The Superbowl is the perfect example of a sporting event that’s now more popular for its commercial success than the sport that’s on display. Commercial partners line up to cash-in on the exposure, connections and opportunities it presents – with many people tuning in for the half-time entertainment alone.
This year Pepsi has teamed up with social media influencers, magicians and created a “Wild Night In” campaign with prizes to capitalise on the fact that most people watch the Superbowl at home with friends and family. It also taps into the ever-growing trend of people preferring staying in over going out.
This approach is used by brands to create connections to sporting events, winning hearts and minds by association. We’ve written previously about ice cream brand Haagen Daaz creating new flavours of ice cream and campaigns to accompany it for the Wimbledon tennis championships. [DG1] They built experiences around the new flavour, handing out ice cream samples on the street and creating Wimbledon-themed pop-up shops to drive engagement.
But you don’t have to be an official partner or sponsor to take advantage of sporting events with your brand. Back in 2022, Sports Direct launched a campaign to promote women’s football in the build up to the Euros. It carefully positioned its campaign to target women’s football, rather than the event itself.
Just like supermarkets do when they run offers during certain times to target big events – simply a connection that the customer can make in their mind is enough. You’ll see aisles full of sporting decorations, next to items they want you to buy – drinks, snacks or clothing.
Back in 2012, Beats by Dre took a riskier approach and sent British athletes union-jack themed headphones to wear at the London Olympics, despite not being an official partner or sponsor. This could have resulted in legal action, and was a high-risk approach, but it shows the importance of thinking about how you can create campaigns for your brand that capitalise on large sporting events – even when you’re not an official partner.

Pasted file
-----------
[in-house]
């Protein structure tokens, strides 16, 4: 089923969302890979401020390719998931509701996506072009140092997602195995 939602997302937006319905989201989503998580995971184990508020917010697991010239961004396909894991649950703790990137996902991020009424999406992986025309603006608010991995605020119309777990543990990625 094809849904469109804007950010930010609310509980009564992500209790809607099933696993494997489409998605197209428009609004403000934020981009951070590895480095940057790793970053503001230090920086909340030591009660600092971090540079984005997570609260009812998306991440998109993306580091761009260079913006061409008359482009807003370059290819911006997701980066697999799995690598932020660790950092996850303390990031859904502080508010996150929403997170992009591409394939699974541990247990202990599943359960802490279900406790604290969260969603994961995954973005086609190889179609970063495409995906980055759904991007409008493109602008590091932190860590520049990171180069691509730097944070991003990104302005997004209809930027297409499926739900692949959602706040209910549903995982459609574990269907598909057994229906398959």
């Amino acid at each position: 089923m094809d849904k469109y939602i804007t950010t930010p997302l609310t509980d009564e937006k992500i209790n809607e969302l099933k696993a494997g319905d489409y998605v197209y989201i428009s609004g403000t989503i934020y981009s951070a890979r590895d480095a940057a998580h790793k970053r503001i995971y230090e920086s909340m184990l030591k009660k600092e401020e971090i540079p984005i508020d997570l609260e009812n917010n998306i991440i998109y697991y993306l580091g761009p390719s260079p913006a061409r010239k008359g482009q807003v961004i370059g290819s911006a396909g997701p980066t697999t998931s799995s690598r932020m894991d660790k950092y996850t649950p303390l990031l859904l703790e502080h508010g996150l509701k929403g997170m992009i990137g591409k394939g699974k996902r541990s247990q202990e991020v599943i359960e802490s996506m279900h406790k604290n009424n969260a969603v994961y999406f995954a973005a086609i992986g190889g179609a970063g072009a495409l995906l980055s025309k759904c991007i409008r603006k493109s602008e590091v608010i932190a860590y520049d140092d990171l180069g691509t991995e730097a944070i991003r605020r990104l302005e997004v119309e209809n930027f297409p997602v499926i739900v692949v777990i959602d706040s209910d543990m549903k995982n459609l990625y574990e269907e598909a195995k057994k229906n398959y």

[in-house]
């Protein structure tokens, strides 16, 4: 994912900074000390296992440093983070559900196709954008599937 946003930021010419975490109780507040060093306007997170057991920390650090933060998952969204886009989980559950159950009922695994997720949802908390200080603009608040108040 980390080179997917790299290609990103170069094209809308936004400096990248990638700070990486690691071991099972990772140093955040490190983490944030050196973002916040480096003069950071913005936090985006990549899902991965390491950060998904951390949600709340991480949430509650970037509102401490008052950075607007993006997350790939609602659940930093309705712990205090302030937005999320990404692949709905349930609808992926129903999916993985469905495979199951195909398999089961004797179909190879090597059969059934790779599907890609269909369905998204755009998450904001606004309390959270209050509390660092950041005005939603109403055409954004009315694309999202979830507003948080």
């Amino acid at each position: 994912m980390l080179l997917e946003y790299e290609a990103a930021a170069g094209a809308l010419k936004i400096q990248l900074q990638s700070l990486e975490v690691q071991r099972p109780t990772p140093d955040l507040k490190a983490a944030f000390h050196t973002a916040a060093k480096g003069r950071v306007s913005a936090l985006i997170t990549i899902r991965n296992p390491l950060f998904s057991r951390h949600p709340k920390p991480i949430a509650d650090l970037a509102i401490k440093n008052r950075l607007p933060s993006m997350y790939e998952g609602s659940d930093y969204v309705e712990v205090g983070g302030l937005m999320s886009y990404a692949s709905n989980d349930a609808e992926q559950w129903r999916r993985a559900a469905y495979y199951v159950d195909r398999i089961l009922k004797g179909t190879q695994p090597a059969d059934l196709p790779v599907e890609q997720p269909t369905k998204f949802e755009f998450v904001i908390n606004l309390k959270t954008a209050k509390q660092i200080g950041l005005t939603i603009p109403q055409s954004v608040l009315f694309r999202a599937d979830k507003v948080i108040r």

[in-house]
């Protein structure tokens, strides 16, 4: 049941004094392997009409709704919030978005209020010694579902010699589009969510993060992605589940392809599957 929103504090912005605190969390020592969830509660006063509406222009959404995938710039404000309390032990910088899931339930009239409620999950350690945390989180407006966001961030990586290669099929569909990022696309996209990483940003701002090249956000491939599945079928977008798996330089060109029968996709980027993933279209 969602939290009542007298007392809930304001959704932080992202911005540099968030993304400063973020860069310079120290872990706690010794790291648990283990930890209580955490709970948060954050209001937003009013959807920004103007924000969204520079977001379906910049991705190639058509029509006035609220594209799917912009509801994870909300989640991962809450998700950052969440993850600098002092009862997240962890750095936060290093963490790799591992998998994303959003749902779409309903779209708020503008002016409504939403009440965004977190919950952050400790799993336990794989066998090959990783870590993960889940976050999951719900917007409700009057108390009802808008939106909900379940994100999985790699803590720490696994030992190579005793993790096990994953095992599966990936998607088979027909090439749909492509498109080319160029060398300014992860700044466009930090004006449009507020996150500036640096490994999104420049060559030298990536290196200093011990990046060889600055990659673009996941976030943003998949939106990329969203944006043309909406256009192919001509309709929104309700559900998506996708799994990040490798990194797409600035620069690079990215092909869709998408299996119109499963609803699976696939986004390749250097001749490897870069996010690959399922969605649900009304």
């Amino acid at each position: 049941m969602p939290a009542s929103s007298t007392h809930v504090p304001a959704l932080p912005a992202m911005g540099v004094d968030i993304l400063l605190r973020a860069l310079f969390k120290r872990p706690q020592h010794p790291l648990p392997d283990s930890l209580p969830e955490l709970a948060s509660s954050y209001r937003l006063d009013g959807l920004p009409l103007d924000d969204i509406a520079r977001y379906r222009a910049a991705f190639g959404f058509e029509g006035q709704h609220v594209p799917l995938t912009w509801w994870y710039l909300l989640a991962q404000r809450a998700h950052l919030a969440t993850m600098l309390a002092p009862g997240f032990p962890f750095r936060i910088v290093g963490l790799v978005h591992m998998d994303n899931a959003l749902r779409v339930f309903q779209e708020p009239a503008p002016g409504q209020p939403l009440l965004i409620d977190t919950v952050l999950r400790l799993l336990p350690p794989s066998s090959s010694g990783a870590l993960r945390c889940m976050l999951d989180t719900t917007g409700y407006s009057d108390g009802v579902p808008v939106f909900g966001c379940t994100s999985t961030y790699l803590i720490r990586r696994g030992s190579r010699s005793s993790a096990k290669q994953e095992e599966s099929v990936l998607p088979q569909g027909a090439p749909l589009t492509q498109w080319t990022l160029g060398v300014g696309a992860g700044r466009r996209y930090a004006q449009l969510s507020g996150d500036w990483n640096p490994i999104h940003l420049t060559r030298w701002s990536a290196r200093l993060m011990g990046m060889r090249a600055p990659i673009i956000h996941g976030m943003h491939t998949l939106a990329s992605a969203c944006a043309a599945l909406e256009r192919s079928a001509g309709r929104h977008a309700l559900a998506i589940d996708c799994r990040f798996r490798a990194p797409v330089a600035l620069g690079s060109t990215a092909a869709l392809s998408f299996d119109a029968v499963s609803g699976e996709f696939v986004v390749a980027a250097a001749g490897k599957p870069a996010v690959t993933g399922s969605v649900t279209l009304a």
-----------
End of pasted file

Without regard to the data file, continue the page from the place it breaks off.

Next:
There’s nothing like national pride to channel your brand into the hearts and minds of people. During major national sporting events, it’s not uncommon to see retailers making small changes to their branding in the build-up and duration.
As a retailer you might decide to change your in-store shopping bags in the build-up to a major sporting event. Printing your national flag on your bags for a temporary period can help to tap into national pride and make people feel good about spending with you.
You might choose to re-decorate your store, temporarily re-brand your website with national colours or do something larger scale to build on the increased sentiment that appears during major sporting events.
Netherlands-based food retailer, SPAR International, has been sponsoring European Athletics since 1996. This approach is a way for retailers to become associated with a continuous programme of sporting events, embedding your brand within the sports arena and tapping into national and continental pride on a regular basis.